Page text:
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The Dead C lifts the veil on its mysterious stoner buzz

Wednesday, Mar 13 2002
A visit by New Zealand noise trio The Dead C is cause for much rejoicing, considering that the legendary group has toured the U.S. only once before, in 1995. Since its debut cassette in 1987, the band -- and related projects A Handful of Dust and Gate -- has engendered near-religious worship from underground-music fans worldwide. Now, following a trip to Los Angeles' All Tomorrow's Parties festival, The Dead C will temporarily lift the veil on its mysterious stoner alchemy and grand experimental buzz.

More than any other band, The Dead C -- guitarists Bruce Russell and Michael Morley and drummer Robbie Yeats -- promotes the destruction of rock 'n' roll through gleefully amateurish free-improvisation. While the band got its start emulating the jagged noise of early Sonic Youth, its rock structures slowly slackened, like the elastic in a large man's underpants. Eventually, all that remained was expressive feedback, threadbare chords, fractured string-bashing, and droning synth notes.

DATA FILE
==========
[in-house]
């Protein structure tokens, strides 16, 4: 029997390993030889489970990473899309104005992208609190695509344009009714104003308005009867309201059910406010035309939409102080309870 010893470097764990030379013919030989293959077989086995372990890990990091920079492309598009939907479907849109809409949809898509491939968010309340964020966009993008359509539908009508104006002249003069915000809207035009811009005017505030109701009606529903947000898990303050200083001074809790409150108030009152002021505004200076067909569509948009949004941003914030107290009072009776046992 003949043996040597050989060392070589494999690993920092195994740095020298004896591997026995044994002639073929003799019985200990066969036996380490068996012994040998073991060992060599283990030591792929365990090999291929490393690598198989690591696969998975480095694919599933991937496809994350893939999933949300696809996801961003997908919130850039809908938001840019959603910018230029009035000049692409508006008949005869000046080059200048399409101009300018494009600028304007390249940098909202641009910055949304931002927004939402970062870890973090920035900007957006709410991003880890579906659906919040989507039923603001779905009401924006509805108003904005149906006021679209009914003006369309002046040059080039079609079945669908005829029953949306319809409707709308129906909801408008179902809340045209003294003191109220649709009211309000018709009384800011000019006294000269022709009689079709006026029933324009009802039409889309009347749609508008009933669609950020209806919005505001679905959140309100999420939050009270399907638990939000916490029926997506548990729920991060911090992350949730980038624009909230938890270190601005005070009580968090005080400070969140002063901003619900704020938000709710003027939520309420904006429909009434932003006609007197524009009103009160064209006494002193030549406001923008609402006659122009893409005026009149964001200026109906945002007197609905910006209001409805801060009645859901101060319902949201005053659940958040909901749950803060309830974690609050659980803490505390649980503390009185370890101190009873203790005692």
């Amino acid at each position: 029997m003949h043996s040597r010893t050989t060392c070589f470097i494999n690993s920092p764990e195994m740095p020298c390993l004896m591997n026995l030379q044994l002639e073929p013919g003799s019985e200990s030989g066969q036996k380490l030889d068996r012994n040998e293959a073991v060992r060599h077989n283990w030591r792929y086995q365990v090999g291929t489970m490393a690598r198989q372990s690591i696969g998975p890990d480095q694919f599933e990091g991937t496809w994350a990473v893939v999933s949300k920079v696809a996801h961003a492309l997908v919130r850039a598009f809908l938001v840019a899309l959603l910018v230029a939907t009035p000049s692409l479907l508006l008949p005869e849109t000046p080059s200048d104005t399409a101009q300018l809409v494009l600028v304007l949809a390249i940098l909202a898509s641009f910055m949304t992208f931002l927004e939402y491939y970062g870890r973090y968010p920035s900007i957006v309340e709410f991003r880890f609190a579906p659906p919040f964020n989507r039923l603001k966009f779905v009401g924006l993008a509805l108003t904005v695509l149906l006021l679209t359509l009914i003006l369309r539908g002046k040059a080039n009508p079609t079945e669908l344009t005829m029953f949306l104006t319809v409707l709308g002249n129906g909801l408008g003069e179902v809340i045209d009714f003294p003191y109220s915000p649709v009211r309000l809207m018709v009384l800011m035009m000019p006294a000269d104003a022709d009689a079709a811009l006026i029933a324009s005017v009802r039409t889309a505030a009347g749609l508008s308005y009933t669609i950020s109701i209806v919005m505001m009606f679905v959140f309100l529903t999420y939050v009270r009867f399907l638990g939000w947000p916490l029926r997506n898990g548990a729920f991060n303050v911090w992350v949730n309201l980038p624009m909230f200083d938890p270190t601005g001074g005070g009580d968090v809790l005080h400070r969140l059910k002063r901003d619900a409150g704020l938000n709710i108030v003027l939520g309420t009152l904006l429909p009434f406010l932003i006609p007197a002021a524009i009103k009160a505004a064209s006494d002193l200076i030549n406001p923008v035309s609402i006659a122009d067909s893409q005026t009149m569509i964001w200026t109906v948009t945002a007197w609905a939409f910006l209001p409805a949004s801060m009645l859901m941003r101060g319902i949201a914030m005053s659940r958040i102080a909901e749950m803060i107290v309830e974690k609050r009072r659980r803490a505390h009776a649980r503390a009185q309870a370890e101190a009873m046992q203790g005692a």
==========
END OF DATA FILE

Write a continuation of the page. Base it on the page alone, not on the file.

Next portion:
The threesome approached pop music only once: on 1989's Eusa Kills album, which featured prominent, somber vocals by Morley and an almost recognizable cover of T.Rex's "Children of the Revolution." By 1992's double LP Harsh 70s Reality (on U.S. label Siltbreeze), the band had descended into a chaos it would never leave, making guitars sound like subway trains or Neil Young running his vacuum cleaner. Although the results could be construed as either tedious or transcendent, the glorious din has been matched by few.

The Dead C's latest effort, 2000's eponymous two-CD set, shows that the group hasn't mellowed with age. If anything, the band has found its turbulent essence, abandoning vocals and riffs in favor of a distant storm of crackling cables and broken-speaker rumbles, with the occasional vicious guitar and clattering percussion interrupting the expressionist landscape.

For this show, which might be The Dead C's last U.S. appearance ever, the trio has requested a two-hour time slot. Like its albums, the band's live performance is likely to both meander aimlessly and drift into transcendental rapture.

About The Author

Glenn Donaldson


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